HOUSTON (Reuters) - Players and coaches concede that Sunday’s NBA All-Star game is a show for the fans yet when the game is on the line, action on the basketball court could become a little hostile.
“The main object is fun ... the players want to show their talents and they want to play with each other. Certain players are never going to play with somebody else on the same team,” said West coach Gregg Popovich of the San Antonio Spurs.
“But when you get to the fourth quarter it gets serious they want to win. Things get a little chippy and very competitive.”
The West has won the last two games, including 152-149 last season in Orlando behind 36 points by Most Valuable Player Kevin Durant of the Oklahoma City Thunder.
“It’s an unbelievable weekend for the fans to be able to put all of their favorite players together in one venue,” said Miami’s LeBron James, who tied Durant’s 36 points last season in a losing effort for the East. “We have a great time with it.”
James admitted the first half was a “feel out process.”
“The second half, everyone’s competitive nature kicks in,” he added. “At that point, both teams want to win.”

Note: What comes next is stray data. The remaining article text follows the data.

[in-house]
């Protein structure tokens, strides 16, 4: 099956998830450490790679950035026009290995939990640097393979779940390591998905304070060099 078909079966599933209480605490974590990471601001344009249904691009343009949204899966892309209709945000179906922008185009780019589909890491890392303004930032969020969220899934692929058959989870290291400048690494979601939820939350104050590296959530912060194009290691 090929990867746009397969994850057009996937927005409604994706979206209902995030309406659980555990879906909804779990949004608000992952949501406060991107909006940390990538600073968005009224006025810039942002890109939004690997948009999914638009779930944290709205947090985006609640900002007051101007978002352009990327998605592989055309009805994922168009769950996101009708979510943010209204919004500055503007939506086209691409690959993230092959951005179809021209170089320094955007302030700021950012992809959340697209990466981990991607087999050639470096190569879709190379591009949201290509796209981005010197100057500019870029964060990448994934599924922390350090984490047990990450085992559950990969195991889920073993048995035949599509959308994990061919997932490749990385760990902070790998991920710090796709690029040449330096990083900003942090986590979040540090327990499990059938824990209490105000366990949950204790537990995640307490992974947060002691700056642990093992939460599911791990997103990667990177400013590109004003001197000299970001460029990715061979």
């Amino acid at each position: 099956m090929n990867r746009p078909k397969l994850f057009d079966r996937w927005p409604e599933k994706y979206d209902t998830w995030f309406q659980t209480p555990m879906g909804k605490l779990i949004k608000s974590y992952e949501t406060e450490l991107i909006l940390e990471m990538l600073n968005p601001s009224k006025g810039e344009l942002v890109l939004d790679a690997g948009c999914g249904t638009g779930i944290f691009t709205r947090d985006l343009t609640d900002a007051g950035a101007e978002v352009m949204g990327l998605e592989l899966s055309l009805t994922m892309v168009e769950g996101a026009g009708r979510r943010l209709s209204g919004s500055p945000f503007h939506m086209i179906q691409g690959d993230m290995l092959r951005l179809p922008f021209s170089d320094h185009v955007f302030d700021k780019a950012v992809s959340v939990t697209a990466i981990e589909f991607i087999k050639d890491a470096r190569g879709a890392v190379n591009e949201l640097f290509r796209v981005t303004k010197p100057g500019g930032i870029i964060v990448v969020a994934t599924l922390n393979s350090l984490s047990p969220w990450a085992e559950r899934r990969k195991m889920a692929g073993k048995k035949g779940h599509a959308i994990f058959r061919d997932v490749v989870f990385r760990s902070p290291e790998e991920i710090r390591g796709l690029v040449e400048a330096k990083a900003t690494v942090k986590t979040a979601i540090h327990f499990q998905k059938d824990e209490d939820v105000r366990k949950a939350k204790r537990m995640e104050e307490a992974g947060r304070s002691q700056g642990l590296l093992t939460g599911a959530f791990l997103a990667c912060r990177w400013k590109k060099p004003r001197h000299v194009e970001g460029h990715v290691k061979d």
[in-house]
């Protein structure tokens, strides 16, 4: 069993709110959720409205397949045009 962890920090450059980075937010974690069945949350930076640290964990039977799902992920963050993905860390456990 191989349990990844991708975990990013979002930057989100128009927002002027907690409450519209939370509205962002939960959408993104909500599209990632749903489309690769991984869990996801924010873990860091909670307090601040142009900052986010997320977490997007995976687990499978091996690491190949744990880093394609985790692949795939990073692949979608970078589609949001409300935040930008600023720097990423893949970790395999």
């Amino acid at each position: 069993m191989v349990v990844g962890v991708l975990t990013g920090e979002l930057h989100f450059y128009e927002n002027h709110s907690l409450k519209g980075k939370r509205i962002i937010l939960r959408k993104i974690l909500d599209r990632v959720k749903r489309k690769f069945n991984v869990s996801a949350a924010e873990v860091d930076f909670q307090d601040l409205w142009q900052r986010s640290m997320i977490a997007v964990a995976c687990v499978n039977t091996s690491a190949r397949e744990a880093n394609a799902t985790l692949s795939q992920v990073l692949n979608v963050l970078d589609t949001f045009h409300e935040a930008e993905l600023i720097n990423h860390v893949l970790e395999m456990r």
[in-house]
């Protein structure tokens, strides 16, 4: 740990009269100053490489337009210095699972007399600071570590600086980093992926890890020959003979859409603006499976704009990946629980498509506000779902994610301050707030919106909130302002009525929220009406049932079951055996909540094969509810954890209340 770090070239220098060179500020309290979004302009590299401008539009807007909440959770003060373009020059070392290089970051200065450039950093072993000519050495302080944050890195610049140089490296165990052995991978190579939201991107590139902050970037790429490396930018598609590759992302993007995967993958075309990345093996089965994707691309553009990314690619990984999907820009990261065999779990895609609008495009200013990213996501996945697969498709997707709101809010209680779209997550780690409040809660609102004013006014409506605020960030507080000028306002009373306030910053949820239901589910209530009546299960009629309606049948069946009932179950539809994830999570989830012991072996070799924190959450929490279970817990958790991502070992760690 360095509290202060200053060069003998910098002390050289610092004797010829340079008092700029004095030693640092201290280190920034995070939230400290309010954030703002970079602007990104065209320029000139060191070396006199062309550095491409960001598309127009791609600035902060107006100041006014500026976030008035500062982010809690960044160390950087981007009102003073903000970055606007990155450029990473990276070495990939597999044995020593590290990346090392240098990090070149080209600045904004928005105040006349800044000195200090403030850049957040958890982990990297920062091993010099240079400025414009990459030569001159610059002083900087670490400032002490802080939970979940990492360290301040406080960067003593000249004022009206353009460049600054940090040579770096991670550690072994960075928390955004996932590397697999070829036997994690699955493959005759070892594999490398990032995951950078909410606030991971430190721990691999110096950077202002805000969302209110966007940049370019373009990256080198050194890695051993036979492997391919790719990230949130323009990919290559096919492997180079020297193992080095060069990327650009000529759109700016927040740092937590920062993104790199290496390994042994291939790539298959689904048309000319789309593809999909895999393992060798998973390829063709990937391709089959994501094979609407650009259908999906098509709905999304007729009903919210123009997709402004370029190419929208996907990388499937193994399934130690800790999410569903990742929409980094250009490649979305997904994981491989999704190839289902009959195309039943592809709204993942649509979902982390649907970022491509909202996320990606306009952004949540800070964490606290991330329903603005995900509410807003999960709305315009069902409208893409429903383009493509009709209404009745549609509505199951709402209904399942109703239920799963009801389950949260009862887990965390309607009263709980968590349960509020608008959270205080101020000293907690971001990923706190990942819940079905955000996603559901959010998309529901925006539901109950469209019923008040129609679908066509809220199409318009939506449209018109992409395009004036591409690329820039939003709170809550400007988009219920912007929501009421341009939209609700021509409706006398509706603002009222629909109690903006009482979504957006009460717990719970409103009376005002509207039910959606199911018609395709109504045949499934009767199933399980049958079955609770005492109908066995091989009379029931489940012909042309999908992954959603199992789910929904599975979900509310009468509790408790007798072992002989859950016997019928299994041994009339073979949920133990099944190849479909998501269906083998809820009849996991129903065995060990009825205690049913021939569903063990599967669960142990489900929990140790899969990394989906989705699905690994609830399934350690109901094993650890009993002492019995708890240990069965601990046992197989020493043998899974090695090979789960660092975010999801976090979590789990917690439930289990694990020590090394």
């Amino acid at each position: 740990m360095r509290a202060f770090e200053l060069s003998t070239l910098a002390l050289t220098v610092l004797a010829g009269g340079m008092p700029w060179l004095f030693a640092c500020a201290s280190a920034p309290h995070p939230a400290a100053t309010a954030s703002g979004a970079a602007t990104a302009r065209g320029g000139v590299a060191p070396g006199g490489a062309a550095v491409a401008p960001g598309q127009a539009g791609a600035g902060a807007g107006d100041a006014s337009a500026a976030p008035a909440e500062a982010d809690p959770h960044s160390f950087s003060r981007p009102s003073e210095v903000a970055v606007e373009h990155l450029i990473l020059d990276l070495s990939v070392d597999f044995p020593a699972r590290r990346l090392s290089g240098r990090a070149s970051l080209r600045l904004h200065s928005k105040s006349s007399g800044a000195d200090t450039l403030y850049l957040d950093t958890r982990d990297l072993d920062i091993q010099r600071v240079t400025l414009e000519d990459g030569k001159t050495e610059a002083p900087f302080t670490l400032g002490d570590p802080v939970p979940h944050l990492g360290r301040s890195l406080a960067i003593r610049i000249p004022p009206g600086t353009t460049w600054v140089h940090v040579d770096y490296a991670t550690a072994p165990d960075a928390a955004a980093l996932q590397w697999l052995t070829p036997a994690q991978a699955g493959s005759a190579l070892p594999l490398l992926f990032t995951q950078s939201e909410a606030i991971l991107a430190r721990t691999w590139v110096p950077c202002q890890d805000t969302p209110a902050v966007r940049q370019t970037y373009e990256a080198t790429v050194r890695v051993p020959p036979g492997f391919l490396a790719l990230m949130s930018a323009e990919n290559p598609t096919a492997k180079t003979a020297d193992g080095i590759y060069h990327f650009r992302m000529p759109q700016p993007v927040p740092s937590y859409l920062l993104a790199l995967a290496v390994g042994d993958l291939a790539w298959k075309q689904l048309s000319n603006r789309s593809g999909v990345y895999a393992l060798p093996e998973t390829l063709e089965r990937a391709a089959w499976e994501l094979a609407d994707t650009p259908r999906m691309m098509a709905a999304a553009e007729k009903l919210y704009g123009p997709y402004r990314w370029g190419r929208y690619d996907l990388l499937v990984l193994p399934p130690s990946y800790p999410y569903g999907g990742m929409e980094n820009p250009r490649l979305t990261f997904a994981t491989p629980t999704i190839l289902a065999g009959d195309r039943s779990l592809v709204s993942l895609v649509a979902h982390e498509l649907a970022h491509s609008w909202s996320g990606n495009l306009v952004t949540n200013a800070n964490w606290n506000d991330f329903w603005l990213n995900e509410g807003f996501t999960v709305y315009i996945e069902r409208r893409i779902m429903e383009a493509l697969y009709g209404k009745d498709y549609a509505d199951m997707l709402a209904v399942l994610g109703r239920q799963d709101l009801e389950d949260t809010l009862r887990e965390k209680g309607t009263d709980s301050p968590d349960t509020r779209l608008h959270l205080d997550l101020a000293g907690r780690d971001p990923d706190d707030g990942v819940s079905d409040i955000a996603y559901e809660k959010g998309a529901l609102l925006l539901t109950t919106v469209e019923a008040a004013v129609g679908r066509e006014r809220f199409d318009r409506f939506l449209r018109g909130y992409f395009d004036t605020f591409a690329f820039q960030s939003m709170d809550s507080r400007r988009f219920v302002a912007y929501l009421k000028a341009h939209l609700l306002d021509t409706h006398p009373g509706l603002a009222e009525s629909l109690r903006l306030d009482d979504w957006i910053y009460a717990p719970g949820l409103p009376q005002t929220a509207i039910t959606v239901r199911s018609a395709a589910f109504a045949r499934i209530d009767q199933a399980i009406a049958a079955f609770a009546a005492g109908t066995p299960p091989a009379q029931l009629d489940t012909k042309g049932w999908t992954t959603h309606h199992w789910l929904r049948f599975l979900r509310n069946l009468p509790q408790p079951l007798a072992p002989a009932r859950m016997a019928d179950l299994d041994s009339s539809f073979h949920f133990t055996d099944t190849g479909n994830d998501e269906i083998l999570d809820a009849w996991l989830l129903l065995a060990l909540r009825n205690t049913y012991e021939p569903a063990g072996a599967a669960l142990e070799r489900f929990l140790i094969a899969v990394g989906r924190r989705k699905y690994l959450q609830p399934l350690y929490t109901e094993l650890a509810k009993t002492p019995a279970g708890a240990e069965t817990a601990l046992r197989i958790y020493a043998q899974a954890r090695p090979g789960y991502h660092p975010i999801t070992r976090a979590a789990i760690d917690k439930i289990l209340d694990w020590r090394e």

West starting guard Chris Paul of the Los Angeles Clippers said the All-Star game “means everything.”
“Without the fans, the support, we wouldn’t have the opportunity to be here and enjoy this entire experience,” he said. “All‑Star Weekend is always a privilege, an honor.”
One of the NBA’s top point guards, Paul said the weekend allows him to catch up with friends on other teams. And, he said, the enjoyment of being around his Western Conference team mates is a family affair.
”During the season, after a game you don’t get a chance to talk, and also we’re too intense during the season,“ he said. ”For me now, being a father, having my son here is the best part of the whole thing.
“He talks about all these guys all day, every day. And he just loves being around them.”
Los Angeles Lakers guard Kobe Bryant will be playing in his 15th All-Star game, as will power forward Kevin Garnett of the Boston Celtics.
Editing by Frank Pingue